Canada to lead NATO Mission Iraq for another year

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Read: 692     17:39     11 July 2019    

At the end of June, Canadian Defense Minister Harjit Sajjan announced that his country will continue to command NATO Mission Iraq (NMI) until November 2020, rather than handing off leadership to another country in November of this year, as had been previously planned. NMI beganits work on October 31, 2018, after NATO leaders announced the formation of the mission at a July 2018 summit in Brussels. 


NMI is a “non-combat training and capacity building mission” and is designedto “train the trainers”—under NMI, NATO personnel train Iraqi military instructors in various areas such as countering improvised explosive devices and civil-military relations. The mission comprises 580 NATO personnel, including some 250 Canadian Armed Forces (CAF) members, and is based in Baghdad. NATO personnel also advise officials within the Iraqi Ministry of Defense and the Office of the National Security Adviser.

Canadian Maj. Gen. Dany Fortin has led NMI since its inception. The Canadian presence consists of four elements: a force protection element, headquarters staff, advisers and trainers who work with Iraqi military trainers, and an in-theater tactical transport unit made up of three CH-146 Griffon helicopters. Under the extension, the CAF is not set to increase the number of deployed personnel. NMI will see a command change, however, with Brig. Gen. Jennie Carignan, soon to be promoted, to take over command from Fortin. As the CBC News reports, Carignan has forged a reputation as a “trailblazing female officer.” She led a task force of engineers in Kandahar Province, Afghanistan, in 2010 and is one of “fewer than a dozen women currently serving at the general officer rank.”

Canada’s contribution to NMI is but one facet of its operations in the region. In total, Canada has 850 personnel stationed in the Middle East as part of Operation Impact. Impact was originally conceived as Canada’s contribution to the Global Coalition’s operations against the Islamic State in Iraq and Syria (IS) but is now geared primarily toward improving the capabilities of the Iraqi government’s security forces. The Canadian contribution to the fight against IS began under Prime Minister Stephen Harper’s administration, with Canadian CF-188 Hornet jets commencing airstrikes on IS targets in late 2014. Prime Minister Justin Trudeau decided to pull Canada’s fighter jets from the region, with the CAF ceasing airstrike operations in March 2016. The oppositional Conservative Party sharply criticized Trudeau’s decision to pull the Hornets, but since then, it has become evident that the Trudeau government’s contribution to coalition efforts in Iraq has been sustained and serious.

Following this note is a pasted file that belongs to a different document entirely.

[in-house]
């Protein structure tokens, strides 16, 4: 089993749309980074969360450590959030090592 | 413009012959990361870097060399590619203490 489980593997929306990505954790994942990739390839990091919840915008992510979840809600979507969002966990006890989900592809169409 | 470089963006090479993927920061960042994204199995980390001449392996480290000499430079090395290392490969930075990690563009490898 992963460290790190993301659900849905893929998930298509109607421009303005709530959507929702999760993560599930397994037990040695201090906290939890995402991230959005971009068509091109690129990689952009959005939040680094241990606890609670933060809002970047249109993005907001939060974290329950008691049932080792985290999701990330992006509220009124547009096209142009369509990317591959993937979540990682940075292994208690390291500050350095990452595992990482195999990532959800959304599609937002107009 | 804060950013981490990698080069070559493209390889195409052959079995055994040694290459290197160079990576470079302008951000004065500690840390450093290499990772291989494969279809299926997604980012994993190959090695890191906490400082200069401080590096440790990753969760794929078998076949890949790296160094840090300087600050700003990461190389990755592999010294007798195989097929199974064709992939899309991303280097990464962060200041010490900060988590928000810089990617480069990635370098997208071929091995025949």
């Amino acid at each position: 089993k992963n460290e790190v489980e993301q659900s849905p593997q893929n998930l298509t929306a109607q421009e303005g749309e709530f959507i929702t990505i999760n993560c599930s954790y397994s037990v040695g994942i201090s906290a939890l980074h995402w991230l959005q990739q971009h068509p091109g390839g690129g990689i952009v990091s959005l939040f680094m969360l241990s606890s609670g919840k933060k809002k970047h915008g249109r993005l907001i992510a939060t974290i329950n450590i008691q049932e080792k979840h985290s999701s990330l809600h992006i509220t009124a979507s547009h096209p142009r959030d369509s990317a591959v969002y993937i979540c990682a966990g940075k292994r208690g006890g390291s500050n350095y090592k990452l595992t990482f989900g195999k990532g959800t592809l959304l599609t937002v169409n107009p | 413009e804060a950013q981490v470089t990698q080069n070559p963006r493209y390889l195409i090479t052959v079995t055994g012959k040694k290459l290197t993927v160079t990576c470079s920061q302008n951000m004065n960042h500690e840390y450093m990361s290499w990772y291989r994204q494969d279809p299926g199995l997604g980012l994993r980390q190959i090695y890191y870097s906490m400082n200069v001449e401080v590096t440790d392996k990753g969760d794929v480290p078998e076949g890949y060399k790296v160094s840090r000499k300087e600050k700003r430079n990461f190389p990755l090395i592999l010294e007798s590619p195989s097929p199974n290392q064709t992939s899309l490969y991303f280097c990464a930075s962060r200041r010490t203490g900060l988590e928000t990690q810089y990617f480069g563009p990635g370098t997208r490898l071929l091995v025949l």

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News Line

Canada to lead NATO Mission Iraq for another year

2019/07/170701-F-CH060-0022-1562852443.jpg
Read: 693     17:39     11 July 2019    

At the end of June, Canadian Defense Minister Harjit Sajjan announced that his country will continue to command NATO Mission Iraq (NMI) until November 2020, rather than handing off leadership to another country in November of this year, as had been previously planned. NMI beganits work on October 31, 2018, after NATO leaders announced the formation of the mission at a July 2018 summit in Brussels. 


NMI is a “non-combat training and capacity building mission” and is designedto “train the trainers”—under NMI, NATO personnel train Iraqi military instructors in various areas such as countering improvised explosive devices and civil-military relations. The mission comprises 580 NATO personnel, including some 250 Canadian Armed Forces (CAF) members, and is based in Baghdad. NATO personnel also advise officials within the Iraqi Ministry of Defense and the Office of the National Security Adviser.

Canadian Maj. Gen. Dany Fortin has led NMI since its inception. The Canadian presence consists of four elements: a force protection element, headquarters staff, advisers and trainers who work with Iraqi military trainers, and an in-theater tactical transport unit made up of three CH-146 Griffon helicopters. Under the extension, the CAF is not set to increase the number of deployed personnel. NMI will see a command change, however, with Brig. Gen. Jennie Carignan, soon to be promoted, to take over command from Fortin. As the CBC News reports, Carignan has forged a reputation as a “trailblazing female officer.” She led a task force of engineers in Kandahar Province, Afghanistan, in 2010 and is one of “fewer than a dozen women currently serving at the general officer rank.”

Canada’s contribution to NMI is but one facet of its operations in the region. In total, Canada has 850 personnel stationed in the Middle East as part of Operation Impact. Impact was originally conceived as Canada’s contribution to the Global Coalition’s operations against the Islamic State in Iraq and Syria (IS) but is now geared primarily toward improving the capabilities of the Iraqi government’s security forces. The Canadian contribution to the fight against IS began under Prime Minister Stephen Harper’s administration, with Canadian CF-188 Hornet jets commencing airstrikes on IS targets in late 2014. Prime Minister Justin Trudeau decided to pull Canada’s fighter jets from the region, with the CAF ceasing airstrike operations in March 2016. The oppositional Conservative Party sharply criticized Trudeau’s decision to pull the Hornets, but since then, it has become evident that the Trudeau government’s contribution to coalition efforts in Iraq has been sustained and serious.



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